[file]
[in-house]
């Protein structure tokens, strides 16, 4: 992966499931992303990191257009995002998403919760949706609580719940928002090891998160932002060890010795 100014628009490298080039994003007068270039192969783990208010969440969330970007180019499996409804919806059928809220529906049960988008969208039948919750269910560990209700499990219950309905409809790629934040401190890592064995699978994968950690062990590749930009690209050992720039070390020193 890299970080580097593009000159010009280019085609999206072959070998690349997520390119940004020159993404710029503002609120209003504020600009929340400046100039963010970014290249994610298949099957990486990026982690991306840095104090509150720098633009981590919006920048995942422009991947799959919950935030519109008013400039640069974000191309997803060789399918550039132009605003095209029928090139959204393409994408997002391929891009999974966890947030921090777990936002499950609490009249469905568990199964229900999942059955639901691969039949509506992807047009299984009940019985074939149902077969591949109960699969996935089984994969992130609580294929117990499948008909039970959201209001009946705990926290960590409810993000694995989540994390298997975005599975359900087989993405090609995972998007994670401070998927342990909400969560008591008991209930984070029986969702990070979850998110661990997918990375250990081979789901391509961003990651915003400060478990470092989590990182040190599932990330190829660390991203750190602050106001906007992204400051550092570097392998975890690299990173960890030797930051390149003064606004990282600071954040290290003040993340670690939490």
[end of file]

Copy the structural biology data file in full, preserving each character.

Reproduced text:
[in-house]
């Protein structure tokens, strides 16, 4: 992966499931992303990191257009995002998403919760949706609580719940928002090891998160932002060890010795 100014628009490298080039994003007068270039192969783990208010969440969330970007180019499996409804919806059928809220529906049960988008969208039948919750269910560990209700499990219950309905409809790629934040401190890592064995699978994968950690062990590749930009690209050992720039070390020193 890299970080580097593009000159010009280019085609999206072959070998690349997520390119940004020159993404710029503002609120209003504020600009929340400046100039963010970014290249994610298949099957990486990026982690991306840095104090509150720098633009981590919006920048995942422009991947799959919950935030519109008013400039640069974000191309997803060789399918550039132009605003095209029928090139959204393409994408997002391929891009999974966890947030921090777990936002499950609490009249469905568990199964229900999942059955639901691969039949509506992807047009299984009940019985074939149902077969591949109960699969996935089984994969992130609580294929117990499948008909039970959201209001009946705990926290960590409810993000694995989540994390298997975005599975359900087989993405090609995972998007994670401070998927342990909400969560008591008991209930984070029986969702990070979850998110661990997918990375250990081979789901391509961003990651915003400060478990470092989590990182040190599932990330190829660390991203750190602050106001906007992204400051550092570097392998975890690299990173960890030797930051390149003064606004990282600071954040290290003040993340670690939490």